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In The Tracks Of The Shoah

In The Tracks Of The Shoah

In a ceremony attended by leaders of Houston’s Jewish community and other prominent Texans, three Holocaust survivors lit candles last week to mark the arrival of a World War II-era railcar at the Holocaust Museum Houston. Each candle represented one million of the three million Jews packed into freight cars during the Holocaust and sent to their deaths by rail, a museum spokesman says.

The museum purchased the railcar through a broker this fall, operating secretly at first because of political sensitivities in Germany, but later working with a German company to restore the car. Firms from all over the world donated time, goods or services to transport the 27-foot car by air and by truck to Houston.

Although extensive records exist about trains used in the Holocaust, the museum says, the German railway system destroyed all information related to the cars themselves, including, in most cases, their "builder’s plates." But the car that arrived in Houston on Dec. 28, one of about 10 displayed by Holocaust centers around the world, is the only one that still has its plate, the museum says- information that helped to authenticate it.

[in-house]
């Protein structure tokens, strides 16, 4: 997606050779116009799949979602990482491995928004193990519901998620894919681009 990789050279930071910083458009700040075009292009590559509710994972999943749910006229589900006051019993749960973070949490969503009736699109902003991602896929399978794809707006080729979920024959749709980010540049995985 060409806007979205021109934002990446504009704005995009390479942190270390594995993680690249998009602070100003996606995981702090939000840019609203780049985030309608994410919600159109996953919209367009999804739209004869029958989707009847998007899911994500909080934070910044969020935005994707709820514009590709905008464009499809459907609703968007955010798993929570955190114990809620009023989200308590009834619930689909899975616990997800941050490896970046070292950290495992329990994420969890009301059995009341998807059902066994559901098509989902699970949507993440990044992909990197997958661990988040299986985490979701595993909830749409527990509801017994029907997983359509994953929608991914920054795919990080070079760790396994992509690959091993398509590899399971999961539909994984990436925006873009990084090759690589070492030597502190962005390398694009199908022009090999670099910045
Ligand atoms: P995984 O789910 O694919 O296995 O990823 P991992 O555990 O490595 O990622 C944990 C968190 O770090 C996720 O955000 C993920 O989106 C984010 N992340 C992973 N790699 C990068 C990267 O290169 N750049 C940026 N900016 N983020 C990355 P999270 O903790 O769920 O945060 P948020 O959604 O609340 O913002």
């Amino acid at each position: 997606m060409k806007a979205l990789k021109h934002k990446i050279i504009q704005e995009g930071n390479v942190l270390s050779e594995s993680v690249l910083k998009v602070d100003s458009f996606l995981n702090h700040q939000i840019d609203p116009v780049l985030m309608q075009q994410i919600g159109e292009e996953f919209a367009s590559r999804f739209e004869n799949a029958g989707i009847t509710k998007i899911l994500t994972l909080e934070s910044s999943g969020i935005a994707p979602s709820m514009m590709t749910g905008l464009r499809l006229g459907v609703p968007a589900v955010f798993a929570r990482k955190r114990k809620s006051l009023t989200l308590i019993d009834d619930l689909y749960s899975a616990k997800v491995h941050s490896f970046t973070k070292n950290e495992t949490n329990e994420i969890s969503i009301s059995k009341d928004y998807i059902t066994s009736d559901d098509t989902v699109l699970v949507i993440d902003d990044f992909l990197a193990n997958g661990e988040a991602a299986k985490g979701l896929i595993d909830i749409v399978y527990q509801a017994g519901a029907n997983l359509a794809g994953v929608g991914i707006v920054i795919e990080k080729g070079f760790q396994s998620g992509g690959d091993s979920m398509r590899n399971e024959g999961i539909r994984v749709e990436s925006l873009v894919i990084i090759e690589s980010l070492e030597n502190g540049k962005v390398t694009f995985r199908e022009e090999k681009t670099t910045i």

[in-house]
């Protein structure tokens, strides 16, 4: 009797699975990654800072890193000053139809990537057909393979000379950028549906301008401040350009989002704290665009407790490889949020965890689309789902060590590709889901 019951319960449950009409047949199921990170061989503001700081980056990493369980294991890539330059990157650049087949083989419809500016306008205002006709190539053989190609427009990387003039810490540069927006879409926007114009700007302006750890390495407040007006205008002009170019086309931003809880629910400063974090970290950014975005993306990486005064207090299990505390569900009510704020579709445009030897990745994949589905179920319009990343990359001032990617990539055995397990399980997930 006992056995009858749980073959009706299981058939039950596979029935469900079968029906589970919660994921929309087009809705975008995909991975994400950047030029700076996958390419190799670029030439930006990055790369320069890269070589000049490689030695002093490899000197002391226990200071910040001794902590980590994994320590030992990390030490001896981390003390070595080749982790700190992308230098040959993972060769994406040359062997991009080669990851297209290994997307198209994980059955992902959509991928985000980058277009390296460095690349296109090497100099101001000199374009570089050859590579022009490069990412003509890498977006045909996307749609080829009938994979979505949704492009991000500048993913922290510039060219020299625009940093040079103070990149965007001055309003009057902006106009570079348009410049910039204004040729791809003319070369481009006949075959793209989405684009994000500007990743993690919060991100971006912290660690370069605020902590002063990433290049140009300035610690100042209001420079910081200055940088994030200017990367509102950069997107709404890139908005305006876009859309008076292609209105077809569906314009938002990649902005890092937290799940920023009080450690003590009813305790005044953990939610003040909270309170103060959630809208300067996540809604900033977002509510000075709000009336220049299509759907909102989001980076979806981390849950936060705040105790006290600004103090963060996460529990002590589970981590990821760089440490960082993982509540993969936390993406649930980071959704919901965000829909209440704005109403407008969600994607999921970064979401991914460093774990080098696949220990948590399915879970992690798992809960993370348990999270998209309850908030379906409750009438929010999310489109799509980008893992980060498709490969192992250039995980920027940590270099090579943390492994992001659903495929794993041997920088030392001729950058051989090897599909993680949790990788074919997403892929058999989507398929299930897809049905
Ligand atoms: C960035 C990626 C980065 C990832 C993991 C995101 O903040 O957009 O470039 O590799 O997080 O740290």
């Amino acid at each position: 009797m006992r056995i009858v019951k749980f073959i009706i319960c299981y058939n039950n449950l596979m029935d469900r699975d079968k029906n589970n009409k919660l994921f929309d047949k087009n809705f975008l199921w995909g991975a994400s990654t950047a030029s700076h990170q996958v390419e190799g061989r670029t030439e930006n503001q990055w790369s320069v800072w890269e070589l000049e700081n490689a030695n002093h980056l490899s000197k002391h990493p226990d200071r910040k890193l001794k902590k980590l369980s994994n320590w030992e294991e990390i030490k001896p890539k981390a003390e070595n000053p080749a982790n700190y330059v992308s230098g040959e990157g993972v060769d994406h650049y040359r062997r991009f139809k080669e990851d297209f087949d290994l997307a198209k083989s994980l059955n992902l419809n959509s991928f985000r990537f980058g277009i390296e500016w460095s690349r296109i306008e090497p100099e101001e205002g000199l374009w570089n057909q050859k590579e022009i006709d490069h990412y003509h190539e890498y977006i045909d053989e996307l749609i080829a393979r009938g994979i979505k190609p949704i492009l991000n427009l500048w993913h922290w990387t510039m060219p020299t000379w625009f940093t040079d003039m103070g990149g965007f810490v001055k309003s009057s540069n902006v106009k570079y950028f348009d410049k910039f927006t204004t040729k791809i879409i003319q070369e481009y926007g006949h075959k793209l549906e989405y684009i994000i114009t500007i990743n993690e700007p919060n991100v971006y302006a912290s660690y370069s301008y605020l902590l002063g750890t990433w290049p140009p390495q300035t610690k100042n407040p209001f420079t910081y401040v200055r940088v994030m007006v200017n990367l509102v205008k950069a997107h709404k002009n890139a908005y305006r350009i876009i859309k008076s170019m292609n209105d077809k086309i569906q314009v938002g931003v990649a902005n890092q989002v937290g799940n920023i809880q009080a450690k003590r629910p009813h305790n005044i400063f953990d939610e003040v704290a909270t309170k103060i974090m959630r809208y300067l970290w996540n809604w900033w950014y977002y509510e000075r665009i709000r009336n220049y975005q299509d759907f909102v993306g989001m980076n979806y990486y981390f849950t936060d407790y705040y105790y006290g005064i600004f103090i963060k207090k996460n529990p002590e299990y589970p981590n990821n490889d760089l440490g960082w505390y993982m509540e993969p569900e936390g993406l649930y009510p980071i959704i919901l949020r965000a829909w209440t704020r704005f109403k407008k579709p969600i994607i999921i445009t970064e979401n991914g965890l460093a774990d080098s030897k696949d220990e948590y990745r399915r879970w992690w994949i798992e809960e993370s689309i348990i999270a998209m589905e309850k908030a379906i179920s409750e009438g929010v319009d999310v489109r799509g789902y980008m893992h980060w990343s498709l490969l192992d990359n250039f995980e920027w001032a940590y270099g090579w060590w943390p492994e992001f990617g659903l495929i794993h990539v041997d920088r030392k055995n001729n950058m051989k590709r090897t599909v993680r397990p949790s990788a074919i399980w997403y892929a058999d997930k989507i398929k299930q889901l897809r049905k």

It is not clear whether this particular car was used to transport Jews to the concentration camps, but museum officials say it is likely given the year it was built (1942) and the fact that it has steps to facilitate the loading of human passengers. Peter Berkowitz, the museum’s chairman, says visitors to the center, many of them students, will be able to walk through the car after it’s unveiled this March. "We don’t want to treat this as an artifact," he adds. "We want this to be part of an educational process that reminds the world of what can happen when hatred and prejudice go unchecked."

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